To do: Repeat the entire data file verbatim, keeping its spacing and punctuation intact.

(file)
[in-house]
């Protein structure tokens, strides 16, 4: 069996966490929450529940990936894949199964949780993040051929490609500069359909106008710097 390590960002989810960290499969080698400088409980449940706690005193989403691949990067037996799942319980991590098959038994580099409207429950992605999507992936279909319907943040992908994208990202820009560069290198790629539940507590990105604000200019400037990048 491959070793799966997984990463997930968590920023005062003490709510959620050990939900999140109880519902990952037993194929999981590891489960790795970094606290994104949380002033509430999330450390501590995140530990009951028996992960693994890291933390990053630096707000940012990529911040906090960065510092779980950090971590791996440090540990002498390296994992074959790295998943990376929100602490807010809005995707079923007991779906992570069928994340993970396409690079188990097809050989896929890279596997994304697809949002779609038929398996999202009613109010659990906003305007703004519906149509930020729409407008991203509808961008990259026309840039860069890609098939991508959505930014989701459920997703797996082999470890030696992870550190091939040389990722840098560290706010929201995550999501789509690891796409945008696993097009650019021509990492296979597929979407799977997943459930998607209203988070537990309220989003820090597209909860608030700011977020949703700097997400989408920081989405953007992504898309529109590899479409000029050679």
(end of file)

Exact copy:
[in-house]
């Protein structure tokens, strides 16, 4: 069996966490929450529940990936894949199964949780993040051929490609500069359909106008710097 390590960002989810960290499969080698400088409980449940706690005193989403691949990067037996799942319980991590098959038994580099409207429950992605999507992936279909319907943040992908994208990202820009560069290198790629539940507590990105604000200019400037990048 491959070793799966997984990463997930968590920023005062003490709510959620050990939900999140109880519902990952037993194929999981590891489960790795970094606290994104949380002033509430999330450390501590995140530990009951028996992960693994890291933390990053630096707000940012990529911040906090960065510092779980950090971590791996440090540990002498390296994992074959790295998943990376929100602490807010809005995707079923007991779906992570069928994340993970396409690079188990097809050989896929890279596997994304697809949002779609038929398996999202009613109010659990906003305007703004519906149509930020729409407008991203509808961008990259026309840039860069890609098939991508959505930014989701459920997703797996082999470890030696992870550190091939040389990722840098560290706010929201995550999501789509690891796409945008696993097009650019021509990492296979597929979407799977997943459930998607209203988070537990309220989003820090597209909860608030700011977020949703700097997400989408920081989405953007992504898309529109590899479409000029050679």